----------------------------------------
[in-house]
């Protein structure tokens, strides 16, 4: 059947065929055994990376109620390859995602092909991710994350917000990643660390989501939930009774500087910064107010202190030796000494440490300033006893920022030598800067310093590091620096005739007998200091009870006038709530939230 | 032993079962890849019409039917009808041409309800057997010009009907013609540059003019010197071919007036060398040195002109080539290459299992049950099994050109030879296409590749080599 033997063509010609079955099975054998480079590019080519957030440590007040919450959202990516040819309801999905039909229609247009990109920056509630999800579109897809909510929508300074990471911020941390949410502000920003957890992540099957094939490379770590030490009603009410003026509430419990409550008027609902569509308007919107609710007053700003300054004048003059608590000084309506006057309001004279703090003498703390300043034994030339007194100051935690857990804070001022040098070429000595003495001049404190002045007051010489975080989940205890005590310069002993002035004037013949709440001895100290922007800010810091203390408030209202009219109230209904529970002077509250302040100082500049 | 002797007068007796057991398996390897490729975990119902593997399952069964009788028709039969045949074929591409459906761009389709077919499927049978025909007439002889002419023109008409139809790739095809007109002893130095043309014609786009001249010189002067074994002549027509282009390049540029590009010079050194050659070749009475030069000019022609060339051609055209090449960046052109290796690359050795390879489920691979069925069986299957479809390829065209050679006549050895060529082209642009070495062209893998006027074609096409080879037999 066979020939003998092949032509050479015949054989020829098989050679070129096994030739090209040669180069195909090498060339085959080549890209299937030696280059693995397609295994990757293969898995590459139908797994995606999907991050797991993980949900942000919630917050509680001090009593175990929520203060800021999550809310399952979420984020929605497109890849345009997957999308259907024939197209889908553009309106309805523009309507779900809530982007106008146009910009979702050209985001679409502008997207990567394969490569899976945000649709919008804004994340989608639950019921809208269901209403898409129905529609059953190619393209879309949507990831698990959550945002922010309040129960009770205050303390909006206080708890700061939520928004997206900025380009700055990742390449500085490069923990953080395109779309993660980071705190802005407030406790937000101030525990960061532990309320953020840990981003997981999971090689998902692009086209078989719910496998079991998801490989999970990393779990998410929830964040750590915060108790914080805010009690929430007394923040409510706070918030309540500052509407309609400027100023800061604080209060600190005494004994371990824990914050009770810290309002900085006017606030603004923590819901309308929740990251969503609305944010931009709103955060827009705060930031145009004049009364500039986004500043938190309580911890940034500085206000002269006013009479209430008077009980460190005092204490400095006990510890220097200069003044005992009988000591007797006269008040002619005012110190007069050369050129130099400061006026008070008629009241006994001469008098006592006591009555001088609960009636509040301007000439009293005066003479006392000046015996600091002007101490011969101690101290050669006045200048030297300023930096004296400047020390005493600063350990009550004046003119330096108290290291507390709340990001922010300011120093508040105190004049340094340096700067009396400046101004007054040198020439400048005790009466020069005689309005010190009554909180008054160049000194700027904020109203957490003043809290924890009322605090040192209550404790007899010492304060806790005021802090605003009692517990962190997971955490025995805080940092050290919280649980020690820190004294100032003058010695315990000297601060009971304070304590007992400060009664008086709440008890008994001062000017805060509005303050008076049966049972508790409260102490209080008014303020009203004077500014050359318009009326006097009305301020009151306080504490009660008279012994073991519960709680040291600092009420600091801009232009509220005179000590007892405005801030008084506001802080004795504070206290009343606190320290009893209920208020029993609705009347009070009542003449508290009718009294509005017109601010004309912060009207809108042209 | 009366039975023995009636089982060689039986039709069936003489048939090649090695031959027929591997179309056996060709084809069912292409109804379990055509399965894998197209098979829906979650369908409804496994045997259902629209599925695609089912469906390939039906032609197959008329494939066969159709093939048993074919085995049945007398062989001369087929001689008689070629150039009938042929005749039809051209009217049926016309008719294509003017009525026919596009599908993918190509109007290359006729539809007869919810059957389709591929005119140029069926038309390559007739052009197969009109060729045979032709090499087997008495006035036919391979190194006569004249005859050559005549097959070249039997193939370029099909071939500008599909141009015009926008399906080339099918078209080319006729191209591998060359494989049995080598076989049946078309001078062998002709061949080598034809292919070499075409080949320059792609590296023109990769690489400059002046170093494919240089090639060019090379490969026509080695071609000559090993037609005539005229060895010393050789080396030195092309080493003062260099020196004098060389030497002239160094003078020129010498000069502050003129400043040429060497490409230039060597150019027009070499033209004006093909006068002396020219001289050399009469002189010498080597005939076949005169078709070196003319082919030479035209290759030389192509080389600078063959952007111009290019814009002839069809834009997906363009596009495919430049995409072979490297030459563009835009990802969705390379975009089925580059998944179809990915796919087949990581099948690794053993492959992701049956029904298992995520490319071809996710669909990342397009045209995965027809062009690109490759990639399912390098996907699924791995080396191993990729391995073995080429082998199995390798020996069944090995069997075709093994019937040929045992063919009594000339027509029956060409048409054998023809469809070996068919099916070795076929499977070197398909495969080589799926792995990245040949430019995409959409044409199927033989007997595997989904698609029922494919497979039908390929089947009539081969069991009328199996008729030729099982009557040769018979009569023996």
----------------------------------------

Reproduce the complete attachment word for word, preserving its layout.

[in-house]
């Protein structure tokens, strides 16, 4: 059947065929055994990376109620390859995602092909991710994350917000990643660390989501939930009774500087910064107010202190030796000494440490300033006893920022030598800067310093590091620096005739007998200091009870006038709530939230 | 032993079962890849019409039917009808041409309800057997010009009907013609540059003019010197071919007036060398040195002109080539290459299992049950099994050109030879296409590749080599 033997063509010609079955099975054998480079590019080519957030440590007040919450959202990516040819309801999905039909229609247009990109920056509630999800579109897809909510929508300074990471911020941390949410502000920003957890992540099957094939490379770590030490009603009410003026509430419990409550008027609902569509308007919107609710007053700003300054004048003059608590000084309506006057309001004279703090003498703390300043034994030339007194100051935690857990804070001022040098070429000595003495001049404190002045007051010489975080989940205890005590310069002993002035004037013949709440001895100290922007800010810091203390408030209202009219109230209904529970002077509250302040100082500049 | 002797007068007796057991398996390897490729975990119902593997399952069964009788028709039969045949074929591409459906761009389709077919499927049978025909007439002889002419023109008409139809790739095809007109002893130095043309014609786009001249010189002067074994002549027509282009390049540029590009010079050194050659070749009475030069000019022609060339051609055209090449960046052109290796690359050795390879489920691979069925069986299957479809390829065209050679006549050895060529082209642009070495062209893998006027074609096409080879037999 066979020939003998092949032509050479015949054989020829098989050679070129096994030739090209040669180069195909090498060339085959080549890209299937030696280059693995397609295994990757293969898995590459139908797994995606999907991050797991993980949900942000919630917050509680001090009593175990929520203060800021999550809310399952979420984020929605497109890849345009997957999308259907024939197209889908553009309106309805523009309507779900809530982007106008146009910009979702050209985001679409502008997207990567394969490569899976945000649709919008804004994340989608639950019921809208269901209403898409129905529609059953190619393209879309949507990831698990959550945002922010309040129960009770205050303390909006206080708890700061939520928004997206900025380009700055990742390449500085490069923990953080395109779309993660980071705190802005407030406790937000101030525990960061532990309320953020840990981003997981999971090689998902692009086209078989719910496998079991998801490989999970990393779990998410929830964040750590915060108790914080805010009690929430007394923040409510706070918030309540500052509407309609400027100023800061604080209060600190005494004994371990824990914050009770810290309002900085006017606030603004923590819901309308929740990251969503609305944010931009709103955060827009705060930031145009004049009364500039986004500043938190309580911890940034500085206000002269006013009479209430008077009980460190005092204490400095006990510890220097200069003044005992009988000591007797006269008040002619005012110190007069050369050129130099400061006026008070008629009241006994001469008098006592006591009555001088609960009636509040301007000439009293005066003479006392000046015996600091002007101490011969101690101290050669006045200048030297300023930096004296400047020390005493600063350990009550004046003119330096108290290291507390709340990001922010300011120093508040105190004049340094340096700067009396400046101004007054040198020439400048005790009466020069005689309005010190009554909180008054160049000194700027904020109203957490003043809290924890009322605090040192209550404790007899010492304060806790005021802090605003009692517990962190997971955490025995805080940092050290919280649980020690820190004294100032003058010695315990000297601060009971304070304590007992400060009664008086709440008890008994001062000017805060509005303050008076049966049972508790409260102490209080008014303020009203004077500014050359318009009326006097009305301020009151306080504490009660008279012994073991519960709680040291600092009420600091801009232009509220005179000590007892405005801030008084506001802080004795504070206290009343606190320290009893209920208020029993609705009347009070009542003449508290009718009294509005017109601010004309912060009207809108042209 | 009366039975023995009636089982060689039986039709069936003489048939090649090695031959027929591997179309056996060709084809069912292409109804379990055509399965894998197209098979829906979650369908409804496994045997259902629209599925695609089912469906390939039906032609197959008329494939066969159709093939048993074919085995049945007398062989001369087929001689008689070629150039009938042929005749039809051209009217049926016309008719294509003017009525026919596009599908993918190509109007290359006729539809007869919810059957389709591929005119140029069926038309390559007739052009197969009109060729045979032709090499087997008495006035036919391979190194006569004249005859050559005549097959070249039997193939370029099909071939500008599909141009015009926008399906080339099918078209080319006729191209591998060359494989049995080598076989049946078309001078062998002709061949080598034809292919070499075409080949320059792609590296023109990769690489400059002046170093494919240089090639060019090379490969026509080695071609000559090993037609005539005229060895010393050789080396030195092309080493003062260099020196004098060389030497002239160094003078020129010498000069502050003129400043040429060497490409230039060597150019027009070499033209004006093909006068002396020219001289050399009469002189010498080597005939076949005169078709070196003319082919030479035209290759030389192509080389600078063959952007111009290019814009002839069809834009997906363009596009495919430049995409072979490297030459563009835009990802969705390379975009089925580059998944179809990915796919087949990581099948690794053993492959992701049956029904298992995520490319071809996710669909990342397009045209995965027809062009690109490759990639399912390098996907699924791995080396191993990729391995073995080429082998199995390798020996069944090995069997075709093994019937040929045992063919009594000339027509029956060409048409054998023809469809070996068919099916070795076929499977070197398909495969080589799926792995990245040949430019995409959409044409199927033989007997595997989904698609029922494919497979039908390929089947009539081969069991009328199996008729030729099982009557040769018979009569023996």